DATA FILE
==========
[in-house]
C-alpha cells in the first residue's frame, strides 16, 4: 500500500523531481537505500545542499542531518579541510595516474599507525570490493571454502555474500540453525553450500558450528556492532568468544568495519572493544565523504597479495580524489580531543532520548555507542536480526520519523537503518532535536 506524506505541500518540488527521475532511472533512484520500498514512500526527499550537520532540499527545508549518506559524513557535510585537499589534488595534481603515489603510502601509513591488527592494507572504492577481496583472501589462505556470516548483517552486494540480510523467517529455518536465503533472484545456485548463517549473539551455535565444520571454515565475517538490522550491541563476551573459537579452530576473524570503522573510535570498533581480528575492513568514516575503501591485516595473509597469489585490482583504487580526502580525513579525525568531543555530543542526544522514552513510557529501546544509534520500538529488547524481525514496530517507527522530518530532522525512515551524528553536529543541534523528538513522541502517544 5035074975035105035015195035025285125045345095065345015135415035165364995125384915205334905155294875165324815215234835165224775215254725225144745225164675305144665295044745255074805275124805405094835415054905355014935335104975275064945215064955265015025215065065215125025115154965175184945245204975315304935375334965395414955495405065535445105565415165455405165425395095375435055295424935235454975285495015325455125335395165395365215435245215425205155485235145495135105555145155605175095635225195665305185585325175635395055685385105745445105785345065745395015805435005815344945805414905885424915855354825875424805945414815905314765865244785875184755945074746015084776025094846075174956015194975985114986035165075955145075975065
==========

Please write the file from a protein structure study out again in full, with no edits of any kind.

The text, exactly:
[in-house]
C-alpha cells in the first residue's frame, strides 16, 4: 500500500523531481537505500545542499542531518579541510595516474599507525570490493571454502555474500540453525553450500558450528556492532568468544568495519572493544565523504597479495580524489580531543532520548555507542536480526520519523537503518532535536 506524506505541500518540488527521475532511472533512484520500498514512500526527499550537520532540499527545508549518506559524513557535510585537499589534488595534481603515489603510502601509513591488527592494507572504492577481496583472501589462505556470516548483517552486494540480510523467517529455518536465503533472484545456485548463517549473539551455535565444520571454515565475517538490522550491541563476551573459537579452530576473524570503522573510535570498533581480528575492513568514516575503501591485516595473509597469489585490482583504487580526502580525513579525525568531543555530543542526544522514552513510557529501546544509534520500538529488547524481525514496530517507527522530518530532522525512515551524528553536529543541534523528538513522541502517544 5035074975035105035015195035025285125045345095065345015135415035165364995125384915205334905155294875165324815215234835165224775215254725225144745225164675305144665295044745255074805275124805405094835415054905355014935335104975275064945215064955265015025215065065215125025115154965175184945245204975315304935375334965395414955495405065535445105565415165455405165425395095375435055295424935235454975285495015325455125335395165395365215435245215425205155485235145495135105555145155605175095635225195665305185585325175635395055685385105745445105785345065745395015805435005815344945805414905885424915855354825875424805945414815905314765865244785875184755945074746015084776025094846075174956015194975985114986035165075955145075975065